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Sunday, January 31, 2016

Advertising

Kellee Maize
Advertising and the Internet are like twin demons that just can't get enough of each other. I personally am divided on the subject. Mostly, I hate advertising, obnoxious ads constantly popping up telling me stuff I am not the least bit interested in. On the other hand, advertising pays for all this free stuff I use all the time, like email, this blog, on-line storage, the on-line office apps I use, etc. Occasionally someone will put together an ad that is very entertaining, at least the first time you see it. If it wasn't for all the free stuff, I would say ban all advertising everywhere.
     Then we would be like Communist Russia, back before the collapse, back in the U.S.S.R., back where there was no god. Reading a novel not too long ago where the story spends some time in Moscow, our hero comments on how drab and lifeless the downtown area is compared to Western cities, and he attributes it all to the lack of advertising. No advertising in Soviet Russia except for the state sponsored political kind, none of the flamboyant, flashy, near pornographic stuff we are constantly subjected to here in the West.
     One way to reduce ads would be to pay for content. The big movie houses like Netflix, HBO, etc. have managed to make that work for movies. Newspapers are trying to make it work for internet. The New York Times, The Atlantic and the L.A. Times all offer you some free visits, hoping that you will subscribe, and their subscription rates are very reasonable. Problem is that you subscribe to one because it's really cheap, and then another one, and then another one, and pretty soon you're forking out real money.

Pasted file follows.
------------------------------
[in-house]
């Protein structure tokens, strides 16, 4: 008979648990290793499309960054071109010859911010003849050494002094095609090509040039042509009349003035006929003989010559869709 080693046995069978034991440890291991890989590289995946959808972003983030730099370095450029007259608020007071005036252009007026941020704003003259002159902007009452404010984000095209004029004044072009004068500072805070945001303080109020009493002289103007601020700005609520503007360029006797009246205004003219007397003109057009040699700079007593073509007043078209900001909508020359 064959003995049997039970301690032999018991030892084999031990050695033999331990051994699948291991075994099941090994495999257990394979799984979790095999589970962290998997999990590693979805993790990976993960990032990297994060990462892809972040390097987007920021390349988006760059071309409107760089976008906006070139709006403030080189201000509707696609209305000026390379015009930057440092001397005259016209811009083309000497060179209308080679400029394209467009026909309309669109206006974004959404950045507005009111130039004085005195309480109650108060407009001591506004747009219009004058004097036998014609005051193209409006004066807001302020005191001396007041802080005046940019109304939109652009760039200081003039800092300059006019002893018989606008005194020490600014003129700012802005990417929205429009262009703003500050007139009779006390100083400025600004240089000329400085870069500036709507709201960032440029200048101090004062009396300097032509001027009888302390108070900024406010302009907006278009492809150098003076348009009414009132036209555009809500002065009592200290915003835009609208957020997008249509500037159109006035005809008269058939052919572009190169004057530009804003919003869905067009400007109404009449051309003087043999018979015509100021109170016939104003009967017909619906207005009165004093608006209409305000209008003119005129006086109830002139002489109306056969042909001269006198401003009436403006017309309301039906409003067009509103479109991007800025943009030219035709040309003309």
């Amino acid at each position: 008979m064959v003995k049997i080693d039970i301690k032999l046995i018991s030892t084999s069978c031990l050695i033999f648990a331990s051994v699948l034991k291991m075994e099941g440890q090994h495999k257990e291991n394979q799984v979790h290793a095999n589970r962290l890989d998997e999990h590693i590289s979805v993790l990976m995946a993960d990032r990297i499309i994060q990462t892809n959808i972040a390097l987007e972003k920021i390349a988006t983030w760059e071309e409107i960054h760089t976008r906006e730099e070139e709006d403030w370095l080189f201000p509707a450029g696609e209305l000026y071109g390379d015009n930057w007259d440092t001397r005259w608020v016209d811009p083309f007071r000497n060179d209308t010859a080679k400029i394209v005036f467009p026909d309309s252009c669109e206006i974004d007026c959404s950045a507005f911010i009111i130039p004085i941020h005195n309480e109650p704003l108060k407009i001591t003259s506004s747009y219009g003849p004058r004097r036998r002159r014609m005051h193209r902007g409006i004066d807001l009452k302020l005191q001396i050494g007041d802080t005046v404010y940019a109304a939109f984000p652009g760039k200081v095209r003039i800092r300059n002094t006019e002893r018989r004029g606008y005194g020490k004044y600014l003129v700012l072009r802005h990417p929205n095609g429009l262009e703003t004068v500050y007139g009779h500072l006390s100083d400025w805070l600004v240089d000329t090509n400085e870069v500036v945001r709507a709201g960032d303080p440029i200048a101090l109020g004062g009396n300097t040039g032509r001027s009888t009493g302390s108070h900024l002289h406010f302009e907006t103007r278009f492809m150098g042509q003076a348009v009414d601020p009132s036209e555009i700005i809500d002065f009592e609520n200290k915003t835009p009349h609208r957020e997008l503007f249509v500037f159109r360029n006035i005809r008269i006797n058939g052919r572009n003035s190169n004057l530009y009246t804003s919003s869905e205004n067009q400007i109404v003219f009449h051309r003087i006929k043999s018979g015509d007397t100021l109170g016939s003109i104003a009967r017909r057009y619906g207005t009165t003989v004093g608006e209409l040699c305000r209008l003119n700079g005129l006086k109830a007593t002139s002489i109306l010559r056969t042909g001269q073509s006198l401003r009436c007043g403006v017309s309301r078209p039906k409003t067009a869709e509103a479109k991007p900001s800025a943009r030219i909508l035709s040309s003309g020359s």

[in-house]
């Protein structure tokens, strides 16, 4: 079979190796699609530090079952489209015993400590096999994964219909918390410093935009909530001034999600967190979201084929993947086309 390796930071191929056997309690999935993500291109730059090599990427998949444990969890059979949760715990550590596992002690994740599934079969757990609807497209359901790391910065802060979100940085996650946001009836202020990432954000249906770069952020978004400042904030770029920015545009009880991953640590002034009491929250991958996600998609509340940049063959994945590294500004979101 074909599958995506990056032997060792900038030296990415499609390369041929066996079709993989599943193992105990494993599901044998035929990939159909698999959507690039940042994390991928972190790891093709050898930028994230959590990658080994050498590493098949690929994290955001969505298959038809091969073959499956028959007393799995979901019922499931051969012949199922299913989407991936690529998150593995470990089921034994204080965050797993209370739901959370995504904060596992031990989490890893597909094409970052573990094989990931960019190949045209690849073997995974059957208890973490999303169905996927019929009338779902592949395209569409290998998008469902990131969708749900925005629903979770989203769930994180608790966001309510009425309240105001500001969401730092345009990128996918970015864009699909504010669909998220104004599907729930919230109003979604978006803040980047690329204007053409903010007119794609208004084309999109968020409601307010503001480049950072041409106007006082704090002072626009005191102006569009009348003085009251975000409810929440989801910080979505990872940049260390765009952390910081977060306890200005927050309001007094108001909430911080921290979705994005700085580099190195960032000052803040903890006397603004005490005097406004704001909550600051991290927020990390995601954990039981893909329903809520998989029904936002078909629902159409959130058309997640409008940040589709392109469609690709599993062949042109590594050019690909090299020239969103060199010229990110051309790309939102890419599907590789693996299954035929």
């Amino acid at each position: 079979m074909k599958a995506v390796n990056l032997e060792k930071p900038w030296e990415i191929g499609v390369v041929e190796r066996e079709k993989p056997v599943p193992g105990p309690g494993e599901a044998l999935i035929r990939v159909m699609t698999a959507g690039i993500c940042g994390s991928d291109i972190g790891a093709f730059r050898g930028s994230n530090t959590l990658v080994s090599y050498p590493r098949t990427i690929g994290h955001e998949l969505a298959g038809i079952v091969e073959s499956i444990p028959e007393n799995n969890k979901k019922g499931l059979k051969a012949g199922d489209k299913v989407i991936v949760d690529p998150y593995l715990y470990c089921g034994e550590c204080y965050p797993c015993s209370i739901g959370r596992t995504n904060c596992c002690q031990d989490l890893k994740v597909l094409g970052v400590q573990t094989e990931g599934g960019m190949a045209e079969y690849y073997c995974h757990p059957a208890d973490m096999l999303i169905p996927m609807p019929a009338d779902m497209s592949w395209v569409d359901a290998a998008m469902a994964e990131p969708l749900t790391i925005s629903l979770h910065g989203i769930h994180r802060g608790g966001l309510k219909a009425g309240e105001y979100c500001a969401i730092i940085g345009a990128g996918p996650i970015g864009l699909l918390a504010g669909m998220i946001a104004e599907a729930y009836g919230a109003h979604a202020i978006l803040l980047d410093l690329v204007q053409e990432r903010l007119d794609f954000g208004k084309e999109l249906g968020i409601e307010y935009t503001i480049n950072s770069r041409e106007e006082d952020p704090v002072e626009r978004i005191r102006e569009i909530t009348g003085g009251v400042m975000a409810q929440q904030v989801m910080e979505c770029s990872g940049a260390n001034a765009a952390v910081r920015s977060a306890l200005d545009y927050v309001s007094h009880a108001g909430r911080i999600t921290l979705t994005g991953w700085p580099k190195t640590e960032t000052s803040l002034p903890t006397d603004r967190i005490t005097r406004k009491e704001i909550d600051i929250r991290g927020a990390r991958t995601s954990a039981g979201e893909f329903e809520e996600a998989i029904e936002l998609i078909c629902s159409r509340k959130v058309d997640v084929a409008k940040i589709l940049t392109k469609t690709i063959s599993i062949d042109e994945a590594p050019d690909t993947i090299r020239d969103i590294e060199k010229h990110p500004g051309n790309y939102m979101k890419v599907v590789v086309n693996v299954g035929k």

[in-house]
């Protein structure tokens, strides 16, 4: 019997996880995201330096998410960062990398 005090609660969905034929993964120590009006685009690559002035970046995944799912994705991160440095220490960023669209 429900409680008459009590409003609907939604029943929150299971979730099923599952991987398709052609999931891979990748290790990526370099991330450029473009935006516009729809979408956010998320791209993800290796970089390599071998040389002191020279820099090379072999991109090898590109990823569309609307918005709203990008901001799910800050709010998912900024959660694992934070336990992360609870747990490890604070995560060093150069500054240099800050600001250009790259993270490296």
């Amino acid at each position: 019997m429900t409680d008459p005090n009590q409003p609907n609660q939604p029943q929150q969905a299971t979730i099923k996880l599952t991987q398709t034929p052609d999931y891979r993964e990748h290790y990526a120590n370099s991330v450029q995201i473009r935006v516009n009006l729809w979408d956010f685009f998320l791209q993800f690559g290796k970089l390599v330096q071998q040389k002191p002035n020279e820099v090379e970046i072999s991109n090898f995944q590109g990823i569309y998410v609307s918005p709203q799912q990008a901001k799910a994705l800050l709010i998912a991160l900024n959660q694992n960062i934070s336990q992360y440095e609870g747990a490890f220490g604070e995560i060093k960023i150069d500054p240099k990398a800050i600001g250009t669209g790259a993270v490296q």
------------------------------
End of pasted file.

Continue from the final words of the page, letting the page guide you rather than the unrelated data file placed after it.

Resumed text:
I'm paying $50 a month for a high speed link to the web, at least I think it's $50. I haven't checked in a while. There are so many bills like that. They come in on a regular basis, they've been doing it for years, they are pretty stable but they do vary. Mostly they are creeping up but occasional one will take a dip, but unless one gets way out of line, I don't pay much attention, I just pay the blame things.
    I would pay $1 a month for internet content if all the ads would go away, maybe even a buck and a half. Get enough people and enough websites to sign up and you might even have a viable business proposition. Websites would get proportionally paid by the number of pages viewed. Viewers would have a fixed cost every month. People who spent more time on the web would get more for their money. It would take some persnickety software to count all the page visits and divide up the money, but we already do most of that anyway. It shouldn't be a big stretch. Getting people and websites to sign up would be the big hurdle. Porn sites would go from being a money making business to a taking-over-the-world kind of business.
    But you know what? An channel that was nothing but ads might make some interesting watching. I mean Home Shopping Network is basically just one long advertisement and they seem to be making a go of it. You could even have multiple channels, like one for guys, one for girls. One for cars, one for clothes, one for cheapskates, one for people with a few bucks to spend.
    I'm paying roughly $100 a month for entertainment on cable and given the number of Trailblazers basketball games movies, and TV series we watch (sans ads), that comes out to about $2 an hour. Heck of a lot cheaper than the $50+ it costs to take four people to the movies and buy one popcorn and one coke. Shoot, a popcorn and a coke now cost more than a ticket.

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